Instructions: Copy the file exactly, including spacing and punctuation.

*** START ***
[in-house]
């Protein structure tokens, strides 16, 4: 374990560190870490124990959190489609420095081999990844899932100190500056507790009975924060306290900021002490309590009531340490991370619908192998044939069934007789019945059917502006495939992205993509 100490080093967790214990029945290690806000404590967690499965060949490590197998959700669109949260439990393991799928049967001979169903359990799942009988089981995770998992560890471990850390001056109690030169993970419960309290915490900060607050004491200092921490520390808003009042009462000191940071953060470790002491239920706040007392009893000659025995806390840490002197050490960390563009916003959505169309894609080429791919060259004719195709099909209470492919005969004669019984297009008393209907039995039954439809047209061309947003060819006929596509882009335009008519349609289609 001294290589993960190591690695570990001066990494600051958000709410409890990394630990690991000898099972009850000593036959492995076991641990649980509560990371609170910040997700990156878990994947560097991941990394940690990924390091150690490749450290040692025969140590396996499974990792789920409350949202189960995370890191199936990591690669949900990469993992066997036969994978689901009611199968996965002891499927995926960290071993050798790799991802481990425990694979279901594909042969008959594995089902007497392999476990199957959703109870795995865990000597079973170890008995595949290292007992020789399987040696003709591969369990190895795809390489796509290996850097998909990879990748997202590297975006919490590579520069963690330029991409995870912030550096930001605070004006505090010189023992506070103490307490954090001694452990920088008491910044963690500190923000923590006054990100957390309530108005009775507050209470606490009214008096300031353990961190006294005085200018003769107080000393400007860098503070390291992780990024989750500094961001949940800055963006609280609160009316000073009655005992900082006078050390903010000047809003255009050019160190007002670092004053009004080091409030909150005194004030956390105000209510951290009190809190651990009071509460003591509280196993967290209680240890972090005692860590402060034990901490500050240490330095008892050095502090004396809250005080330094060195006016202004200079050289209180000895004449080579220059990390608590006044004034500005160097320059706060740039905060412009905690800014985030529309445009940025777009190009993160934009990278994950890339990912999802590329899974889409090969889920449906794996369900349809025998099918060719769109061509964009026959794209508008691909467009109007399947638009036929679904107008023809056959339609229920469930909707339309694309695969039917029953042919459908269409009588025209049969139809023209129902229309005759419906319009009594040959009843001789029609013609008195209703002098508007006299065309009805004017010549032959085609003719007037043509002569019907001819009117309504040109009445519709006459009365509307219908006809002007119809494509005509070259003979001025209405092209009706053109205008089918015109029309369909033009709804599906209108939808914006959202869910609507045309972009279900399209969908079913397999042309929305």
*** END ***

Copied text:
[in-house]
């Protein structure tokens, strides 16, 4: 374990560190870490124990959190489609420095081999990844899932100190500056507790009975924060306290900021002490309590009531340490991370619908192998044939069934007789019945059917502006495939992205993509 100490080093967790214990029945290690806000404590967690499965060949490590197998959700669109949260439990393991799928049967001979169903359990799942009988089981995770998992560890471990850390001056109690030169993970419960309290915490900060607050004491200092921490520390808003009042009462000191940071953060470790002491239920706040007392009893000659025995806390840490002197050490960390563009916003959505169309894609080429791919060259004719195709099909209470492919005969004669019984297009008393209907039995039954439809047209061309947003060819006929596509882009335009008519349609289609 001294290589993960190591690695570990001066990494600051958000709410409890990394630990690991000898099972009850000593036959492995076991641990649980509560990371609170910040997700990156878990994947560097991941990394940690990924390091150690490749450290040692025969140590396996499974990792789920409350949202189960995370890191199936990591690669949900990469993992066997036969994978689901009611199968996965002891499927995926960290071993050798790799991802481990425990694979279901594909042969008959594995089902007497392999476990199957959703109870795995865990000597079973170890008995595949290292007992020789399987040696003709591969369990190895795809390489796509290996850097998909990879990748997202590297975006919490590579520069963690330029991409995870912030550096930001605070004006505090010189023992506070103490307490954090001694452990920088008491910044963690500190923000923590006054990100957390309530108005009775507050209470606490009214008096300031353990961190006294005085200018003769107080000393400007860098503070390291992780990024989750500094961001949940800055963006609280609160009316000073009655005992900082006078050390903010000047809003255009050019160190007002670092004053009004080091409030909150005194004030956390105000209510951290009190809190651990009071509460003591509280196993967290209680240890972090005692860590402060034990901490500050240490330095008892050095502090004396809250005080330094060195006016202004200079050289209180000895004449080579220059990390608590006044004034500005160097320059706060740039905060412009905690800014985030529309445009940025777009190009993160934009990278994950890339990912999802590329899974889409090969889920449906794996369900349809025998099918060719769109061509964009026959794209508008691909467009109007399947638009036929679904107008023809056959339609229920469930909707339309694309695969039917029953042919459908269409009588025209049969139809023209129902229309005759419906319009009594040959009843001789029609013609008195209703002098508007006299065309009805004017010549032959085609003719007037043509002569019907001819009117309504040109009445519709006459009365509307219908006809002007119809494509005509070259003979001025209405092209009706053109205008089918015109029309369909033009709804599906209108939808914006959202869910609507045309972009279900399209969908079913397999042309929305």